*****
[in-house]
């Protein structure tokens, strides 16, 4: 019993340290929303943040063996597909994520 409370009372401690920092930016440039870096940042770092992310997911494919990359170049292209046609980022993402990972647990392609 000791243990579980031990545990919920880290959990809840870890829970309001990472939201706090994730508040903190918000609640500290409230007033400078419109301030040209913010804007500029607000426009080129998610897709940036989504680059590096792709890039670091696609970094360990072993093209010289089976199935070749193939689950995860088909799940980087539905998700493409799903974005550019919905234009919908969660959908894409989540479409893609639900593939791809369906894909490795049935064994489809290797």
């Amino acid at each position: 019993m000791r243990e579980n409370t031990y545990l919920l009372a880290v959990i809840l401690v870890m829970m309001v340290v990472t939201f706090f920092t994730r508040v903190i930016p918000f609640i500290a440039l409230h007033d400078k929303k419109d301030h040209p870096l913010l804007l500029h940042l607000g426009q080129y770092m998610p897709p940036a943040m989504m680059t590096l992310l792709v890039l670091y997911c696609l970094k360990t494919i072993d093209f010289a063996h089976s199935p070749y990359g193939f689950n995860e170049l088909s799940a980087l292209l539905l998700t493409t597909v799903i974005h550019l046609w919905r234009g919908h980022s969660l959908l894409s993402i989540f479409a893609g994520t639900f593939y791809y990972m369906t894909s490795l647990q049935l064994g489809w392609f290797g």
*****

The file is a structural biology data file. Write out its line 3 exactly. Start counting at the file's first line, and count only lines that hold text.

């Amino acid at each position: 019993m000791r243990e579980n409370t031990y545990l919920l009372a880290v959990i809840l401690v870890m829970m309001v340290v990472t939201f706090f920092t994730r508040v903190i930016p918000f609640i500290a440039l409230h007033d400078k929303k419109d301030h040209p870096l913010l804007l500029h940042l607000g426009q080129y770092m998610p897709p940036a943040m989504m680059t590096l992310l792709v890039l670091y997911c696609l970094k360990t494919i072993d093209f010289a063996h089976s199935p070749y990359g193939f689950n995860e170049l088909s799940a980087l292209l539905l998700t493409t597909v799903i974005h550019l046609w919905r234009g919908h980022s969660l959908l894409s993402i989540f479409a893609g994520t639900f593939y791809y990972m369906t894909s490795l647990q049935l064994g489809w392609f290797g």